Doney, E. et al. 3D printing of preclinical X-ray computed tomographic data sets. J. Vis. Exp. 22, e50250 (2013).
Rowley, J. A., Madlambayan, G. & Mooney, D. J. Alginate hydrogels as synthetic extracellular matrix materials. Biomaterials 20, 45–53 (1999).
Topsoe, H. Geometric Factors in Four Point Resistivity Measurement. Bulletin No. 472-13 (IISERKOL, 1966). http://four-point-probes.com/haldor-topsoe-geometric-factors-in-four-point-resistivity-measurement/
Tringides, C. & Vachicouras, N. Impedance spectra and cyclic voltammetry analysis. Harvard Dataverse, V1 (2021); https://doi.org/10.7910/DVN/8K77QG
The authors thank T. Sirota and P. Machado, both at the Wyss Institute, Boston Massachusetts, for their help with 3D printing and the machining of moulds, respectively. This work was supported in part by the Center for Nanoscale Systems at Harvard University, which is a member of the National Nanotechnology Infrastructure Network, which is supported by the National Science Foundation under award no. 1541959. We thank the Weitz lab for the use of their rheometer, which is funded by the Materials Research Science and Engineering Center of Harvard University under National Science Foundation award no. DMR 14-20570. This work was supported by an NSF GRFP to C.M.T., as well as funding for C.M.T. through an NIH grant awarded to D.J.M. (RO1DE013033), NSF MRSEC award DMR 14-20570 and funding by the Wyss Institute for Biologically Inspired Engineering at Harvard University. I.d.L. was supported by the National Cancer Institute of the National Institutes of Health under award no. U01CA214369. The content is solely the responsibility of the authors and does not necessarily represent the official views of the National Institutes of Health. H.W. gratefully acknowledges funding support from the Wyss Technology Development Fellowship. B.R.S. is supported by the National Institute of Dental and Craniofacial Research (R01DE013349) and the Eunice Kennedy Shriver National Institute of Child Health and Human Development (P2CHD086843). A.E.-A. received funding for this work from the European Union’s Horizon 2020 research and innovation programme through a Marie Sklodowska-Curie grant agreement no. 798504 (MECHANOSITY). K.K., C.C. and Y.S. were mainly funded by the EPSRC Programme Grant 2D-Health (EP/P00119X/1). C.C. acknowledges support by the EPSRC (EP/N010345/1). N.V., A.T., F.F. and S.P.L. were funded by the Bertarelli Foundation, the Wyss Center Geneva and SNSF Sinergia grant no. CRSII5_183519.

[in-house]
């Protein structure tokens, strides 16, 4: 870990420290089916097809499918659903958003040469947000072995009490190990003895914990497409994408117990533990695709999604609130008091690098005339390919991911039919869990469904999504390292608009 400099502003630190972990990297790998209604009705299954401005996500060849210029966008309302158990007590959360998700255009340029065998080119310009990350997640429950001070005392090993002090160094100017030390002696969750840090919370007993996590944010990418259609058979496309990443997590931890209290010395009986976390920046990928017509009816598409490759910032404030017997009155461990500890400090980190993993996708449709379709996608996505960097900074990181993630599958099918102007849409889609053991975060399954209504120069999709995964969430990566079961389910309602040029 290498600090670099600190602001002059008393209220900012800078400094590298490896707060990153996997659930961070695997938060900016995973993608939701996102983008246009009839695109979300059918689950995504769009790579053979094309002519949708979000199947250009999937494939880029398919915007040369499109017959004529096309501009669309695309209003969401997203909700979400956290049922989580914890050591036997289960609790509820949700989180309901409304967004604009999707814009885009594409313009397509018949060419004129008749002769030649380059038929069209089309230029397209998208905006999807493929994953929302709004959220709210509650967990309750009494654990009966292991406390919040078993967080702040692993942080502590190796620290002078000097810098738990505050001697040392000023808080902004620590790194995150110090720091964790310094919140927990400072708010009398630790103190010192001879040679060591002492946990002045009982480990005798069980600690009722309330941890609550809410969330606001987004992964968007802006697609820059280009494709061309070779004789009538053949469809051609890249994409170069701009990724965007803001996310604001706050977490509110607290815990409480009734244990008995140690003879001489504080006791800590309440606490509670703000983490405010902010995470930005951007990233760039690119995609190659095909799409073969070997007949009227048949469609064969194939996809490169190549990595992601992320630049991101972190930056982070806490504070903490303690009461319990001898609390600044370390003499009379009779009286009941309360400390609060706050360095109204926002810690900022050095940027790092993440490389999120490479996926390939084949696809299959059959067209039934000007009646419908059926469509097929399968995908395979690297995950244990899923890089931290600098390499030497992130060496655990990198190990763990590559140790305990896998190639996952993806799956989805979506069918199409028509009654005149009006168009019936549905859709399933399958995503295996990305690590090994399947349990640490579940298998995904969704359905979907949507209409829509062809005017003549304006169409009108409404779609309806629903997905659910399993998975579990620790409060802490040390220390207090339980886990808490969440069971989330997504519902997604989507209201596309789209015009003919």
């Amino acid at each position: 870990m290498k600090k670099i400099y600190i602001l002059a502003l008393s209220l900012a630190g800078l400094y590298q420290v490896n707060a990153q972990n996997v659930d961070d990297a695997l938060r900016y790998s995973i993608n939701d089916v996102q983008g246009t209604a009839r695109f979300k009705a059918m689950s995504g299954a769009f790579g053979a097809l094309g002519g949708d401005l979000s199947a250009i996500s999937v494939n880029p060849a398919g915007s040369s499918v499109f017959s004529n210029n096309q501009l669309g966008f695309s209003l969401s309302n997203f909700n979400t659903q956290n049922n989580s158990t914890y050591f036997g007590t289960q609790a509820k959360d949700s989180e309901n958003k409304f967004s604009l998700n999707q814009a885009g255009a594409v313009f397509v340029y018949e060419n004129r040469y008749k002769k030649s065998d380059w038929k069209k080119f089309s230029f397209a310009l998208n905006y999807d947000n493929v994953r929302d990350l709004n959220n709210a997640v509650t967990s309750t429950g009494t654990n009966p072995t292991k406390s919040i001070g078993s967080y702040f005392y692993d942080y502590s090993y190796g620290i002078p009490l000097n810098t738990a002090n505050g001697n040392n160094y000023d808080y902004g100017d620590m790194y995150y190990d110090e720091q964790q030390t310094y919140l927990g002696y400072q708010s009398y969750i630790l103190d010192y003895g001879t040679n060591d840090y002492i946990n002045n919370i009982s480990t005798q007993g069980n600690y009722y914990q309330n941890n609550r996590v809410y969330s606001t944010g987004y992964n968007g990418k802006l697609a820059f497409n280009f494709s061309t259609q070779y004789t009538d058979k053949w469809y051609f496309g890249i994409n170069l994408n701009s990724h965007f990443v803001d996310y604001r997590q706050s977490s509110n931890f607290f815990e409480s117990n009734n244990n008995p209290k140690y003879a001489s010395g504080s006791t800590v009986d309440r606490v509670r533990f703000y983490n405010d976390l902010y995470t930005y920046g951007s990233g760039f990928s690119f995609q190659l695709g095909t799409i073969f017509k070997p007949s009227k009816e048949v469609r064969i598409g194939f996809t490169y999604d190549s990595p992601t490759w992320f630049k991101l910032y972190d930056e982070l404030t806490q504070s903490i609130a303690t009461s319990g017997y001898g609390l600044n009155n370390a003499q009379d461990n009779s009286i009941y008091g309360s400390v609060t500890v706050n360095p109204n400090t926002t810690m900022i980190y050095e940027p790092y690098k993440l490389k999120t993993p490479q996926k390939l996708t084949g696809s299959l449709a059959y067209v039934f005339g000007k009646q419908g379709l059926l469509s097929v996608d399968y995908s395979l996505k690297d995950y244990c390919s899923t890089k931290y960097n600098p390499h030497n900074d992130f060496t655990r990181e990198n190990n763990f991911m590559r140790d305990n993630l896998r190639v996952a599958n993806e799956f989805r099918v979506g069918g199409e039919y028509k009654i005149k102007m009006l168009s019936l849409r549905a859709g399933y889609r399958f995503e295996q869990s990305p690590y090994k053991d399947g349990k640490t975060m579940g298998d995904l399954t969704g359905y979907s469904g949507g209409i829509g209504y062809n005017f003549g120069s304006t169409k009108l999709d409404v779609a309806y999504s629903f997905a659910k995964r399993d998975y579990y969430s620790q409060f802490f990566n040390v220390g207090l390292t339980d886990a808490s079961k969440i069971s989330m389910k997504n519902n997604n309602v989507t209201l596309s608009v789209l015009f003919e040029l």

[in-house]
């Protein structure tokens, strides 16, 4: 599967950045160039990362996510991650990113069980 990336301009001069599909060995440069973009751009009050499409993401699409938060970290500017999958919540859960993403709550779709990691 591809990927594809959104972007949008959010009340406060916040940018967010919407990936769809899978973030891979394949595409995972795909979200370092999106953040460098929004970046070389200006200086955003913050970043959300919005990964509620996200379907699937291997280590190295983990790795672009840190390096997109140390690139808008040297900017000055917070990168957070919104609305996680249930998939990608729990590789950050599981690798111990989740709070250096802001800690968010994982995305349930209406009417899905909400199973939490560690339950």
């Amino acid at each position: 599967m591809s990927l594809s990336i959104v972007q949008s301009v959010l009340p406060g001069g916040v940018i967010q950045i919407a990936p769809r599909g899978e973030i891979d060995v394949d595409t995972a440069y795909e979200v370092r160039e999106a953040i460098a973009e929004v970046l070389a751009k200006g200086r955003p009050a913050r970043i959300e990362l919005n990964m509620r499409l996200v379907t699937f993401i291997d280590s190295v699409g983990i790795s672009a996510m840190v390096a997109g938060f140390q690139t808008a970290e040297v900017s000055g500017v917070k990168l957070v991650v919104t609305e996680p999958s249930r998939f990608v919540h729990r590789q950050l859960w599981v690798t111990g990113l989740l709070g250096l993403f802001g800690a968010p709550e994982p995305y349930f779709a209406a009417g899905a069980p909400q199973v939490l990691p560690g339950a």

C.M.T. and D.J.M. are inventors on a patent submitted over the viscoelastic conductors and viscoelastic arrays described in this work. C.C. is an inventor on US patent 10421875B2, which covers the graphene materials used in these studies. All the remaining authors declare no competing interests.
Peer review information Nature Nanotechnology thanks Rylie Green, Bozhi Tian and the other, anonymous, reviewer(s) for their contribution to the peer review of this work.
Publisher’s note Springer Nature remains neutral with regard to jurisdictional claims in published maps and institutional affiliations.
About this article
Cite this article
Tringides, C.M., Vachicouras, N., de Lázaro, I. et al. Viscoelastic surface electrode arrays to interface with viscoelastic tissues. Nat. Nanotechnol. 16, 1019–1029 (2021). https://doi.org/10.1038/s41565-021-00926-z
Macromolecule conformational shaping for extreme mechanical programming of polymorphic hydrogel fibers
Nature Communications (2022)
Nature Communications (2022)